In Christ, We Engage With Our Culture

I first learned this as a middle-schooler. Through various youth ministries I learned that we are in this world, but not of this world. The problem, however, was that I was mostly taught to live out just 50% of that truth. I had a good grasp on the “not of,” and generally copped out of the “in” (more on that second part in a bit). In fact, I was often taught to steer clear of “the world” altogether.

This was often conveyed via the “standing on a chair” illustration. Remember that one? You stand a kid up on a chair, then ask him to try pulling a second kid up there with him. The second kid ends up pulling the first kid out of the chair and everyone laughs. The moral of the story is that it’s easier to pull someone down than pull someone up. I took that to mean I should never hang around “bad people” (even if my purpose was to minister to them) because I would become bad too. I failed to see that I was already “bad people” just like “them” (Romans 3:23).

What does that have to do with worship, or with politics for that matter? First, as I matured in my faith I began to see that Jesus stepped into the mess of culture, the mess of individuals’ lives; and He did so with a redemptive purpose. He came for the sick, not the healthy. He hung out with “bad people” and got mocked for it.

Second, I began realizing that I could engage culture and still be 100% devoted to Jesus. Does this mean all Christians should put campaign signs in their yards and attend political rallies? Not at all, unless they choose to. For me, however, the example of Jesus engaging culture has given me freedom to step into informed conversations about politics without feeling like I have to pull the other person up on to a “chair.”

Recently I was talking to one of our church’s pastors, and I asked him if he stayed away from politics, ascribing to the belief that we Christians are only to pledge our allegiance to God and His kingdom. He caught me off guard when he responded: “The Gospel doesn’t make you less of an American.” This was a reminder for me that while we are set apart for God’s work in this world, we are still called to step in as Jesus did. Since we are called to engage culture as God’s children, we can engage our friends, neighbors and co-workers with informed political discussions with a Biblical world view.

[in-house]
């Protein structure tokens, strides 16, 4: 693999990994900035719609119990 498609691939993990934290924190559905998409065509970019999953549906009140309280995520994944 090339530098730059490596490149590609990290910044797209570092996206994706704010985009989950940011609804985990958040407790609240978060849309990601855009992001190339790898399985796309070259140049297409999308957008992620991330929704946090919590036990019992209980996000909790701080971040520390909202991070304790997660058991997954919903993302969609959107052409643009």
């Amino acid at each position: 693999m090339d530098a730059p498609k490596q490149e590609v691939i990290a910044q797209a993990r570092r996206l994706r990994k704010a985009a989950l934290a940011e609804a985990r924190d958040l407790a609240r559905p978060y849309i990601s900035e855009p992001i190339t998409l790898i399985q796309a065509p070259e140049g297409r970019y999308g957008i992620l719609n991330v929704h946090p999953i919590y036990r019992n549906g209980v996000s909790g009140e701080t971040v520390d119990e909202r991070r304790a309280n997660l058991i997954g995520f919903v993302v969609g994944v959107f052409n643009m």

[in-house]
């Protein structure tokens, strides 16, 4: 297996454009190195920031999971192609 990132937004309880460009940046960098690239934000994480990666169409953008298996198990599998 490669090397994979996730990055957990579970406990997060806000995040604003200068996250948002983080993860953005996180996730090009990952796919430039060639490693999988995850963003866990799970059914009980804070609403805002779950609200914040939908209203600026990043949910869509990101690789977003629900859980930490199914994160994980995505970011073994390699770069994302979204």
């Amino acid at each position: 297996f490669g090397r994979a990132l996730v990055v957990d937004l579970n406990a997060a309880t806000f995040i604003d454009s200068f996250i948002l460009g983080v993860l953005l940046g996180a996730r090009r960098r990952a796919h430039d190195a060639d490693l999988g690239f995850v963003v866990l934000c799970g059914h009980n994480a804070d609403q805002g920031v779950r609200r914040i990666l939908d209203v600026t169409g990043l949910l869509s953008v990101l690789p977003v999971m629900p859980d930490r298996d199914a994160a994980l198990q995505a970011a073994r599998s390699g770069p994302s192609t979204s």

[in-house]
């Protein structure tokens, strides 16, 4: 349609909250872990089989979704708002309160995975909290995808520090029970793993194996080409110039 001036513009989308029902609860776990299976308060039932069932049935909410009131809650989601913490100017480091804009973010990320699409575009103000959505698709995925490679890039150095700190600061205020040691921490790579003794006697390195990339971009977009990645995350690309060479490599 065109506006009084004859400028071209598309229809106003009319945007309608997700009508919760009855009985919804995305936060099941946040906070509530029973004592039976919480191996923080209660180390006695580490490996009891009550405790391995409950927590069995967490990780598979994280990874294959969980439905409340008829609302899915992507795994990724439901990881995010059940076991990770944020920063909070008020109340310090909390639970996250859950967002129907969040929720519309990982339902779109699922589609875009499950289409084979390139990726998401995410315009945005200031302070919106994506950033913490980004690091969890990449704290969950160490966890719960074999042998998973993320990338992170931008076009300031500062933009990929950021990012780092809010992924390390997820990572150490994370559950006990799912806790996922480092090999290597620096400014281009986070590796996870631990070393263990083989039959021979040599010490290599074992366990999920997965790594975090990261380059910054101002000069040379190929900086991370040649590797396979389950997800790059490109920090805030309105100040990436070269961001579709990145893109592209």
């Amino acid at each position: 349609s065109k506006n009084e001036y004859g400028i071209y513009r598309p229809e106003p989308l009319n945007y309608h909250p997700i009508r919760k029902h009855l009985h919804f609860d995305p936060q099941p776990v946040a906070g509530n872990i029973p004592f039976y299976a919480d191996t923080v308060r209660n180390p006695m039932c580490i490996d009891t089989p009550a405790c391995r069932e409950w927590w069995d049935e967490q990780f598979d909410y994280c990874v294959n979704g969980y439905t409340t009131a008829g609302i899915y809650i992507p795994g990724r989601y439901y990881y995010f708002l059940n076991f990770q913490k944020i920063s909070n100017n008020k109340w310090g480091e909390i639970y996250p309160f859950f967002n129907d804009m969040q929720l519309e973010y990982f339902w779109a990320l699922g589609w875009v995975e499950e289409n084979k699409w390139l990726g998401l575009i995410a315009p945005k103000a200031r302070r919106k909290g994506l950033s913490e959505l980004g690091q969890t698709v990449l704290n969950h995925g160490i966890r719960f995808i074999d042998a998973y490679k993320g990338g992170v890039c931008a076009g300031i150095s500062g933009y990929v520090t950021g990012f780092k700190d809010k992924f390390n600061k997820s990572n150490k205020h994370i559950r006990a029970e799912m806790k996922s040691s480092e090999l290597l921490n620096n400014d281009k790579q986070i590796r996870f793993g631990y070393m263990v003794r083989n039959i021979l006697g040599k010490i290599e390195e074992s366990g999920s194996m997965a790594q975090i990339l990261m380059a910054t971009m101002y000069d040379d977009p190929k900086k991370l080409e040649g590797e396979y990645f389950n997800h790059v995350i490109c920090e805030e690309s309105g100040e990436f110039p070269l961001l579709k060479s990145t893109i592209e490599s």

Only Christ Brings True Change

Many people approach politics with the desire to see change, both locally and nationally. However, if Christians are not careful, we can forget where true change comes from. As Christians we expect change. From a political standpoint, “change” can mean someone new taking office, different legislation, etc. Gospel change, however, begins not with government, but with Christ in us. Through the life, death and resurrection of Jesus, we experience God changing us personally as He saves us from sin, draws us into relationship with Himself and continually redeems us as we see more of our sin and more of His righteousness.

That change can and should impact our marriages, our relationships with family and friends, our posture toward our communities, and even our politics. Our desire for change, then, is fueled not by a political agenda, but by God’s transforming grace. From our identity in Christ, how we choose to participate in politics (including the choice to not participate at all) becomes informed, intentional and (most importantly) motivated by the gospel.

Our worship is connected to our politics in that our response to God and His pursuit of us impacts every aspect of our lives. So as we put our trust in Christ, we can step into a politically-charged week, support whomever we choose for office,vote or not vote, all while remembering that Jesus alone is ultimately our only hope, the only “solid rock” we have to stand on.

Photo of Jesus Christ on the Cross artwork from Christ The King Church in Ettumanoor, by Buggychip. Used via creative commons license.